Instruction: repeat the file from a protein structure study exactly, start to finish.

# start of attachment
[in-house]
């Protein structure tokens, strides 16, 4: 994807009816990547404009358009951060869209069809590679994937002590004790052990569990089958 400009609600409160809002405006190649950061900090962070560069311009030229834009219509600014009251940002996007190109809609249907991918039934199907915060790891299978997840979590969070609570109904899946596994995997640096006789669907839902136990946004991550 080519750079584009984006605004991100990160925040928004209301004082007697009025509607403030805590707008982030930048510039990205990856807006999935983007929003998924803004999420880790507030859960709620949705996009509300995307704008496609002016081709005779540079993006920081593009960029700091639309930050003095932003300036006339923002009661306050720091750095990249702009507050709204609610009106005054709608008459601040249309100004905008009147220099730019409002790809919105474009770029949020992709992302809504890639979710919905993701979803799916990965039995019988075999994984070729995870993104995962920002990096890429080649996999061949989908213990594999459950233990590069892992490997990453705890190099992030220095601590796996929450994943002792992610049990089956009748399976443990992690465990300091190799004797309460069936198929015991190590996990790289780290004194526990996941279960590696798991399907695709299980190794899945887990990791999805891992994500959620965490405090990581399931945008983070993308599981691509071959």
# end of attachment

[in-house]
């Protein structure tokens, strides 16, 4: 994807009816990547404009358009951060869209069809590679994937002590004790052990569990089958 400009609600409160809002405006190649950061900090962070560069311009030229834009219509600014009251940002996007190109809609249907991918039934199907915060790891299978997840979590969070609570109904899946596994995997640096006789669907839902136990946004991550 080519750079584009984006605004991100990160925040928004209301004082007697009025509607403030805590707008982030930048510039990205990856807006999935983007929003998924803004999420880790507030859960709620949705996009509300995307704008496609002016081709005779540079993006920081593009960029700091639309930050003095932003300036006339923002009661306050720091750095990249702009507050709204609610009106005054709608008459601040249309100004905008009147220099730019409002790809919105474009770029949020992709992302809504890639979710919905993701979803799916990965039995019988075999994984070729995870993104995962920002990096890429080649996999061949989908213990594999459950233990590069892992490997990453705890190099992030220095601590796996929450994943002792992610049990089956009748399976443990992690465990300091190799004797309460069936198929015991190590996990790289780290004194526990996941279960590696798991399907695709299980190794899945887990990791999805891992994500959620965490405090990581399931945008983070993308599981691509071959």